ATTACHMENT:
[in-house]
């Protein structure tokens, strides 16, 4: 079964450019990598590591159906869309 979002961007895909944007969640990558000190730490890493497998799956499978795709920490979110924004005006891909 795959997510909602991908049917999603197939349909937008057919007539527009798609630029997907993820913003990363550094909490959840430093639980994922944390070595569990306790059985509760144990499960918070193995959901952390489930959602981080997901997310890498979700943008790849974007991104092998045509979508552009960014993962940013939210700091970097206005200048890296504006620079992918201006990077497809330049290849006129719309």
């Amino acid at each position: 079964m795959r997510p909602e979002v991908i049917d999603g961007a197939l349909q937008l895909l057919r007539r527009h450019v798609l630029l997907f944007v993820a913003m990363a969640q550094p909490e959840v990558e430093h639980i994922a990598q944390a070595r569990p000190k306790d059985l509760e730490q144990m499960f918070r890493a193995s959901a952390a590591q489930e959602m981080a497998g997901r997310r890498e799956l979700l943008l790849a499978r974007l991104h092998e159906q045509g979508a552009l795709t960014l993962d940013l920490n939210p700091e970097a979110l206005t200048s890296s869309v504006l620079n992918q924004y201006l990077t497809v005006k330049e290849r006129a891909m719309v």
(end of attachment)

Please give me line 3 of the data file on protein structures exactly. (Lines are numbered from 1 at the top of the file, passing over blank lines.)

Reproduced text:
């Amino acid at each position: 079964m795959r997510p909602e979002v991908i049917d999603g961007a197939l349909q937008l895909l057919r007539r527009h450019v798609l630029l997907f944007v993820a913003m990363a969640q550094p909490e959840v990558e430093h639980i994922a990598q944390a070595r569990p000190k306790d059985l509760e730490q144990m499960f918070r890493a193995s959901a952390a590591q489930e959602m981080a497998g997901r997310r890498e799956l979700l943008l790849a499978r974007l991104h092998e159906q045509g979508a552009l795709t960014l993962d940013l920490n939210p700091e970097a979110l206005t200048s890296s869309v504006l620079n992918q924004y201006l990077t497809v005006k330049e290849r006129a891909m719309v």